tion, in a strange half-chanting, half-reciting tone:
"It seemed to Genossa as though every tree were hung around with wreaths of flowers, and sweet bird-notes sprung from under every leaf, and the sea breezes were laden with incense-like perfume. Genossa met the handsome man on the black bull more than once, and ever his magic power grew stronger and stronger over her. She soon thought and wished only what the stranger wished and thought. And so it came to pass that one day the white cow returned to the castle alone, and Genossa sat behind the stranger upon the black bull with the silver horns. The lord of the island of Rozan, however, gathered all his men together in pursuit, each bearing in one hand a sword, and in the other a dagger. For this lord had promised to cover with gold every drop of blood spilt, whether of their own or their enemy's.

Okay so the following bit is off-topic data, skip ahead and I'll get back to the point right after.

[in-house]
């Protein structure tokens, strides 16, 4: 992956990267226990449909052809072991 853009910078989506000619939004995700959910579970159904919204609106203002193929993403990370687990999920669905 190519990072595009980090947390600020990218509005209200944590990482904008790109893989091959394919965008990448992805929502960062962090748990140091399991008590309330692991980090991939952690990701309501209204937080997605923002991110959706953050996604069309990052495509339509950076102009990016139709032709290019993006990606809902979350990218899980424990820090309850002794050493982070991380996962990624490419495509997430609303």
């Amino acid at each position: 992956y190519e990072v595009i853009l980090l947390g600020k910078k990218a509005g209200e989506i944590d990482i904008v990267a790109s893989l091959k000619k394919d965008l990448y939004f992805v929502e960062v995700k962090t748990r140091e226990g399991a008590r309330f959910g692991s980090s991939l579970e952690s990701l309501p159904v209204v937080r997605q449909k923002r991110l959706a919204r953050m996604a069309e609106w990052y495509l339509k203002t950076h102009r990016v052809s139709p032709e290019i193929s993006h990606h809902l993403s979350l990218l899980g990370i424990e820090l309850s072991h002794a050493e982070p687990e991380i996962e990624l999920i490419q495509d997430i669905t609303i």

"Soon Genossa found herself resting by the stranger's side on the sea-shore, while the black bull pastured near. As soon as the stranger saw the pursuers advancing, he vaulted with Genossa on the back of the bull, who plunged into the blue sea, and soon carried them over to the Grotto of Morgane. Arrived there, the stranger began to caress the maiden; she shrank away abashed, and said: